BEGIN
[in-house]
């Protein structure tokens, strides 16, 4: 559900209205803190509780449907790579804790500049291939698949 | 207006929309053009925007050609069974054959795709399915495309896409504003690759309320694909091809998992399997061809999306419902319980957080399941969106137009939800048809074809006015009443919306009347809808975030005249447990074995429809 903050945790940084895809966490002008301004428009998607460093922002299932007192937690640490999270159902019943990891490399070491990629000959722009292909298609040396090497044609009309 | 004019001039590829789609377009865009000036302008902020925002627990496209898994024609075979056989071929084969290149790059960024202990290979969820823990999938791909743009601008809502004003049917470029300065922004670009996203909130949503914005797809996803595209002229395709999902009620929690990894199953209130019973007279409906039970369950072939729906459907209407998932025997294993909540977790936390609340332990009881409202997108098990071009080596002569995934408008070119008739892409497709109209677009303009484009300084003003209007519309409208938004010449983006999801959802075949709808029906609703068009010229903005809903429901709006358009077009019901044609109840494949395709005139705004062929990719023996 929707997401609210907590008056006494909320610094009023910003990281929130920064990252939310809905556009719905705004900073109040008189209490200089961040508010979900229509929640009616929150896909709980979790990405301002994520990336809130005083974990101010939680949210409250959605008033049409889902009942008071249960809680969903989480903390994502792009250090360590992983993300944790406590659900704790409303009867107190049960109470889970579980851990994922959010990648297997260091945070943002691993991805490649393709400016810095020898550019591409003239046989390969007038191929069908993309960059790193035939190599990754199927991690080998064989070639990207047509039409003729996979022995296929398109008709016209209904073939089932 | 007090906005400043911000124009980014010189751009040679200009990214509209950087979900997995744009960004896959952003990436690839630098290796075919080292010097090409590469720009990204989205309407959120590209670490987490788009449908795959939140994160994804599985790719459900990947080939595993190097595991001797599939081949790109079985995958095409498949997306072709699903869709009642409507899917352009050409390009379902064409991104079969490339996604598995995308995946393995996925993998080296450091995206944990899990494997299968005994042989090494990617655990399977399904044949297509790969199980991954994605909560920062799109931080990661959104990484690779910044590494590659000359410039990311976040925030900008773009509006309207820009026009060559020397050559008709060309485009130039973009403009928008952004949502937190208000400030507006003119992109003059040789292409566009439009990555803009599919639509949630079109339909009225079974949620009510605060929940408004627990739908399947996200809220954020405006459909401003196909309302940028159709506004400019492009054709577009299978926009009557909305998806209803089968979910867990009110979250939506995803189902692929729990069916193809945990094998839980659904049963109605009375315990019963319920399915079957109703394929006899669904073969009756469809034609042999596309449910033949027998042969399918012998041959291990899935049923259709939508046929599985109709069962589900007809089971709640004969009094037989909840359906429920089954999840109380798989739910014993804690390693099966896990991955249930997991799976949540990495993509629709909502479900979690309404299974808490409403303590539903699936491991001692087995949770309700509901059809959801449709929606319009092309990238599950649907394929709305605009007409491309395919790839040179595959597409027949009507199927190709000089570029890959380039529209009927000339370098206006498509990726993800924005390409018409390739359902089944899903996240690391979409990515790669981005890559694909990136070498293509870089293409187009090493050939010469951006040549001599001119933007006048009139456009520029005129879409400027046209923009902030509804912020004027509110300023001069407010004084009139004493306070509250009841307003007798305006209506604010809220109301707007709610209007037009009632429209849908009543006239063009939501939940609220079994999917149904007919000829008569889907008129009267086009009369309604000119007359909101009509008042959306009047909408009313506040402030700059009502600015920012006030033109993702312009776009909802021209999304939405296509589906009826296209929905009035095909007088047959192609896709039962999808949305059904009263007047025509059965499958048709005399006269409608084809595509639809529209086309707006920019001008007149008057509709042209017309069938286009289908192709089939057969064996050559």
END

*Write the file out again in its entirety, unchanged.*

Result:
[in-house]
């Protein structure tokens, strides 16, 4: 559900209205803190509780449907790579804790500049291939698949 | 207006929309053009925007050609069974054959795709399915495309896409504003690759309320694909091809998992399997061809999306419902319980957080399941969106137009939800048809074809006015009443919306009347809808975030005249447990074995429809 903050945790940084895809966490002008301004428009998607460093922002299932007192937690640490999270159902019943990891490399070491990629000959722009292909298609040396090497044609009309 | 004019001039590829789609377009865009000036302008902020925002627990496209898994024609075979056989071929084969290149790059960024202990290979969820823990999938791909743009601008809502004003049917470029300065922004670009996203909130949503914005797809996803595209002229395709999902009620929690990894199953209130019973007279409906039970369950072939729906459907209407998932025997294993909540977790936390609340332990009881409202997108098990071009080596002569995934408008070119008739892409497709109209677009303009484009300084003003209007519309409208938004010449983006999801959802075949709808029906609703068009010229903005809903429901709006358009077009019901044609109840494949395709005139705004062929990719023996 929707997401609210907590008056006494909320610094009023910003990281929130920064990252939310809905556009719905705004900073109040008189209490200089961040508010979900229509929640009616929150896909709980979790990405301002994520990336809130005083974990101010939680949210409250959605008033049409889902009942008071249960809680969903989480903390994502792009250090360590992983993300944790406590659900704790409303009867107190049960109470889970579980851990994922959010990648297997260091945070943002691993991805490649393709400016810095020898550019591409003239046989390969007038191929069908993309960059790193035939190599990754199927991690080998064989070639990207047509039409003729996979022995296929398109008709016209209904073939089932 | 007090906005400043911000124009980014010189751009040679200009990214509209950087979900997995744009960004896959952003990436690839630098290796075919080292010097090409590469720009990204989205309407959120590209670490987490788009449908795959939140994160994804599985790719459900990947080939595993190097595991001797599939081949790109079985995958095409498949997306072709699903869709009642409507899917352009050409390009379902064409991104079969490339996604598995995308995946393995996925993998080296450091995206944990899990494997299968005994042989090494990617655990399977399904044949297509790969199980991954994605909560920062799109931080990661959104990484690779910044590494590659000359410039990311976040925030900008773009509006309207820009026009060559020397050559008709060309485009130039973009403009928008952004949502937190208000400030507006003119992109003059040789292409566009439009990555803009599919639509949630079109339909009225079974949620009510605060929940408004627990739908399947996200809220954020405006459909401003196909309302940028159709506004400019492009054709577009299978926009009557909305998806209803089968979910867990009110979250939506995803189902692929729990069916193809945990094998839980659904049963109605009375315990019963319920399915079957109703394929006899669904073969009756469809034609042999596309449910033949027998042969399918012998041959291990899935049923259709939508046929599985109709069962589900007809089971709640004969009094037989909840359906429920089954999840109380798989739910014993804690390693099966896990991955249930997991799976949540990495993509629709909502479900979690309404299974808490409403303590539903699936491991001692087995949770309700509901059809959801449709929606319009092309990238599950649907394929709305605009007409491309395919790839040179595959597409027949009507199927190709000089570029890959380039529209009927000339370098206006498509990726993800924005390409018409390739359902089944899903996240690391979409990515790669981005890559694909990136070498293509870089293409187009090493050939010469951006040549001599001119933007006048009139456009520029005129879409400027046209923009902030509804912020004027509110300023001069407010004084009139004493306070509250009841307003007798305006209506604010809220109301707007709610209007037009009632429209849908009543006239063009939501939940609220079994999917149904007919000829008569889907008129009267086009009369309604000119007359909101009509008042959306009047909408009313506040402030700059009502600015920012006030033109993702312009776009909802021209999304939405296509589906009826296209929905009035095909007088047959192609896709039962999808949305059904009263007047025509059965499958048709005399006269409608084809595509639809529209086309707006920019001008007149008057509709042209017309069938286009289908192709089939057969064996050559």